Cecelia Chapman

Savage Rip

Fog is a funny thing. Suppose you heard a scream in the fog? Depending on the type of fog, the scream might sound closer or much farther away than it actually was. There's misty fog, dense, dry fog, and fog that weeps. Fog can come in like fingers grabbing at things, or stream like crazed, phantom shapes or swirling currents of water. Then there's the way light acts in fog, bouncing around inside the fog, making distorted and double shadows. Gauzy fog cuts the light in half and you can't see it. Fog creates illusions. I thought a lot about fog after that night. I thought about everything carefully. You can get lost in fog.

I was waitressing in Joe's restaurant in a small fishing town twenty miles south of the city. It was south of wine country, west of the big valley, and north of the things tourists want to see. But Joe's view of the most nihilistic stretch of water in the world overlooked great white shark breeding grounds with treacherous currents carrying tankers. Your ship might be flattened in sudden fog. If you survived that, you'd end up at open sea. Or your boat might disappear in the fog. That happened the most.

Joe's bar window view made me sense disaster and every day crises occurred in that landscape. Search and rescue helicopters, life guards checking sites, firemen in the rocks, hikers from the city roughing it and falling, police searching for lost people who they thought fell off the cliffs. Cliffs just falling with houses attached. Huge, hazardous surf or no surf with swift shark attacks and marauding currents. Or an elephant-seal bull was on the rampage and had cornered tourists. A whale got caught on the beach. A hang-glider hung on a cliff. Then the fog would come in and you couldn't see anything. Or it would go out and you'd see you were someplace you didn't want to be.

Women entering Joe's quickly realized they were in the wrong place so Mother's Day Brunch was over early. Joe's son was buffing glasses and cleaning the bar. Joe's sister was leaving. "Tony?" the sister called.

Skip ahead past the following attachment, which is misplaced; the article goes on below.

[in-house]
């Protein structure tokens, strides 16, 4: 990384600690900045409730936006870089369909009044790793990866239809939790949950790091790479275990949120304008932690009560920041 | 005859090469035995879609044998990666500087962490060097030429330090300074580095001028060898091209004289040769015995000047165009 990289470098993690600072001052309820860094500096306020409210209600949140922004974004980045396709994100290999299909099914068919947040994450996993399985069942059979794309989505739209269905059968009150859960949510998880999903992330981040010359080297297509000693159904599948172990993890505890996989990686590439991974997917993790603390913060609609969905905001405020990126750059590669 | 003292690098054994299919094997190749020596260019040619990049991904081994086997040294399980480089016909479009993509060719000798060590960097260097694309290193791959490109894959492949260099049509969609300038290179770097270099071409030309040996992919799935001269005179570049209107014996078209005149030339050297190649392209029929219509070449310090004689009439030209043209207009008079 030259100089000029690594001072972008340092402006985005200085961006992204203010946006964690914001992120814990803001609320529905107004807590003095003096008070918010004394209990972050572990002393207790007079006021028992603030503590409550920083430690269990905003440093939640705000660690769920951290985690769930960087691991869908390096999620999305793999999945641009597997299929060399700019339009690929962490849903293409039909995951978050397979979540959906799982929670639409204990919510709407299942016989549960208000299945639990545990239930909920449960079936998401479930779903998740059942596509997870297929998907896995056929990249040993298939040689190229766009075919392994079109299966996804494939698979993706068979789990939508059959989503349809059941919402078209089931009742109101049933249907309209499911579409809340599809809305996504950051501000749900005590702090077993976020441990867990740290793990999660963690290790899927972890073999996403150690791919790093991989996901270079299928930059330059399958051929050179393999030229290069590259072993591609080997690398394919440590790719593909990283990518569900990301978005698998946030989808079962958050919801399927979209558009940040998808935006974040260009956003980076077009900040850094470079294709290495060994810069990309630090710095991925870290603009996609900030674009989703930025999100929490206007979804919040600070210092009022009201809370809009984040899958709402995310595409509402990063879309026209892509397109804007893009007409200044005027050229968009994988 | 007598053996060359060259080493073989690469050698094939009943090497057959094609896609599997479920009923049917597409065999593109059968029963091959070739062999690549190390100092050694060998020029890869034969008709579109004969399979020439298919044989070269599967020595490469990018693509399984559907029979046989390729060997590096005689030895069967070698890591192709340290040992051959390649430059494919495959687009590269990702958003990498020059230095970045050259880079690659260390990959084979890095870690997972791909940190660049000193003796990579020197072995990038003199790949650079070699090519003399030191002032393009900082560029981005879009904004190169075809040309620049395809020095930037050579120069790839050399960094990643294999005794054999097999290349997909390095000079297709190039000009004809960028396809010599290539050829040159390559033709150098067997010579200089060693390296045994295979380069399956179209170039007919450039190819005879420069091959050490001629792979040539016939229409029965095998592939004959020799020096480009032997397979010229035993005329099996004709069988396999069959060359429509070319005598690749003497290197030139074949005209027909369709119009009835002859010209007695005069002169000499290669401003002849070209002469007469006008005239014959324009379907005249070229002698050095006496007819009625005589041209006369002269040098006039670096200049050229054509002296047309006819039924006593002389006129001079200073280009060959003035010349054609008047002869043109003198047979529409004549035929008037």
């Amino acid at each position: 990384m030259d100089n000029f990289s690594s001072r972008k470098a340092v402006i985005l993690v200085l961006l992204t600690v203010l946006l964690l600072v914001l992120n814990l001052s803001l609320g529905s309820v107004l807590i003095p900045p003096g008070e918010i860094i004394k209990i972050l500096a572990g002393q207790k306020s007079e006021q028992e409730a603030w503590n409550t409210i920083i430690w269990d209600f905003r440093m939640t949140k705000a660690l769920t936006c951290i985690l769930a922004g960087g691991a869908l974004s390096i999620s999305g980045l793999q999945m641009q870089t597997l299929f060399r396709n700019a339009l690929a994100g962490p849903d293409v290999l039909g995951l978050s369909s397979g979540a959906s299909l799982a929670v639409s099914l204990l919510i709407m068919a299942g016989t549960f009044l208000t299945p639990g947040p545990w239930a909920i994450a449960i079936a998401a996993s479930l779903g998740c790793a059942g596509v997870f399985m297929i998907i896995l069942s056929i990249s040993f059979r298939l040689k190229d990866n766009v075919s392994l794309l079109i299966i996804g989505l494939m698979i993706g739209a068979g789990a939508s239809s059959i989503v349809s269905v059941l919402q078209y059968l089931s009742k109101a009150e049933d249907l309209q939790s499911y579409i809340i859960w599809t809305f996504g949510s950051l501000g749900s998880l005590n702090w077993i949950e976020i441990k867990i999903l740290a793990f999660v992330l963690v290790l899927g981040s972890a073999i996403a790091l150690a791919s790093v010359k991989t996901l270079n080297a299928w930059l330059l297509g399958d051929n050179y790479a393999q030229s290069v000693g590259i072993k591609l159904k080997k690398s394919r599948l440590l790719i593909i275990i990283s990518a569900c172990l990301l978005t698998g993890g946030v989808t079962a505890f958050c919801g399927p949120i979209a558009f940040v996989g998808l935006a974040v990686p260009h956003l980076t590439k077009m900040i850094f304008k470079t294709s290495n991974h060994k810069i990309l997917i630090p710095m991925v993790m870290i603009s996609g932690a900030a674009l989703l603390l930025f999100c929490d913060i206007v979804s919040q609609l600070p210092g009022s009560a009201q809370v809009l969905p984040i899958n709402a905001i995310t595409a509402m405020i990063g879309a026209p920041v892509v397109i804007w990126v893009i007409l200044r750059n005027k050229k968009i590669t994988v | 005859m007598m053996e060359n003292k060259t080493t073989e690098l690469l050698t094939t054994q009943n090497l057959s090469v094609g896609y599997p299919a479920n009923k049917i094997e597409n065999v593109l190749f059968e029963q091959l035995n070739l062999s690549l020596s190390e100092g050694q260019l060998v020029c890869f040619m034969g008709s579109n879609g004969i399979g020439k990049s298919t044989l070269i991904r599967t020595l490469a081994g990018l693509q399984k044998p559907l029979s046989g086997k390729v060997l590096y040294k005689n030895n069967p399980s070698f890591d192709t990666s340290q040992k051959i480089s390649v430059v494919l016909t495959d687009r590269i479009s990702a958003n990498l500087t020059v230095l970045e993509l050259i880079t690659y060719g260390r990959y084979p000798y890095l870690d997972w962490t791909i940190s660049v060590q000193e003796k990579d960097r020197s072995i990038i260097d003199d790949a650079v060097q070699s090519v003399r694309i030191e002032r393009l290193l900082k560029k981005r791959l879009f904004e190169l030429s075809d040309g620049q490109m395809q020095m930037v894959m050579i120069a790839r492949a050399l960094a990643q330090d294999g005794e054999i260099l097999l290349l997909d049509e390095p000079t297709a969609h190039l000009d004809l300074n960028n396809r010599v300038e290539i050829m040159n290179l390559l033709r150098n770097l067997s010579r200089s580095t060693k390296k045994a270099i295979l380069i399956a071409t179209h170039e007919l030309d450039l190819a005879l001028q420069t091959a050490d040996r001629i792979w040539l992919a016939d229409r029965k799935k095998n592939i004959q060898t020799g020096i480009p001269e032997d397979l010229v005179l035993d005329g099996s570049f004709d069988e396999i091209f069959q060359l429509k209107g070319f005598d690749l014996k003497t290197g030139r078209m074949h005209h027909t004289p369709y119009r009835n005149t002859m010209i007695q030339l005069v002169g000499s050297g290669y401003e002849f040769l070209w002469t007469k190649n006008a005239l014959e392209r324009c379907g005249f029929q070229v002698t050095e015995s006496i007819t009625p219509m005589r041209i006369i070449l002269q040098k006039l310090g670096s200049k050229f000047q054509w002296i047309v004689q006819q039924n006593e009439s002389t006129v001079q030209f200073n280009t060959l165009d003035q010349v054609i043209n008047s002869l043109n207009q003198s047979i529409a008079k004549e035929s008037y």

The cocktail girl stage-whispered to Tony, "Go to mommy, Tony-baby..."

"Tony-baby," the sister called, "I'll be back later after I get the girls all set for school tomorrow."

"I'll be working the election party..." Tony answered.

"I know. Sounds like fun..."

"It might be late..."

"That's ok, I'll wait..."

Over by a window the new mayor and his wife were talking, they didn't see me in the pantry off the banquet room. I was almost finished preparing for their election party later in the evening when I overheard them.

"Helen, this isn't a good time... there's a lot to do before tonight. I thought you were going to decorate for the party?"

"...we didn't come all this way just to be mayor, Paul. It's my career too... I didn't follow you here to be Mrs. McWifey..."

"I told you. I talked to the sister. She says she'll sell. Besides, we bought those old beach condos and I want to check out the golf course restaurant. It's for sale, we just have to wait..."

"Wait for what? That other apartment next to Joe's can be my studio. I'll keep the east coast one too. But look at those curtains! So Sinatra. I want to rip them out right now, before the photographers get here. We talked, remember? You need a unique image to stand out. This is it. This will be your office, our home, my studio. People will remember it. Especially if the wife of the new mayor redesigns. Of course we'll change the name... Oh hi."

I stepped out of the pantry, "Hello, I'm Susan. I'll be your waitress for tonight's party. Whatever you need, please just ask me..."

"We're busy right now, Susan." The Mayor didn't even turn around in his handmade suit. His wife Helen waved me out with her golden arm.

I went upstairs to see Tony. He liked to stay in bed in his apartment on the top floor, near his bottles, video and pornography collection. "Those Tunney's down there are blabbing. They asked me about selling this place. I said no. Then they went to my slut sister like I was already dead. If they go near Tony, that bum son, I'll throw them out. I don't give a crap about politics. And if my sister doesn't keep away from Tony! What a whore. Doesn't matter she's my step-daddy's daughter from another woman. She needs to set a good example for my three nieces...and I just paid for boob jobs for two of them! I'm not going to see that wasted. No, I'm going to violate space if that no-good sister doesn't watch herself. She thinks she can do whatever she wants because I put her in my will and took Tony out... that loser... who just all-of-a-sudden decides to come back after all those years away 'traveling' hah!... Look! The fog's coming in. Tell those parking valets to place traffic cones on the street and up their asses if anything happens out there tonight while I'm sick."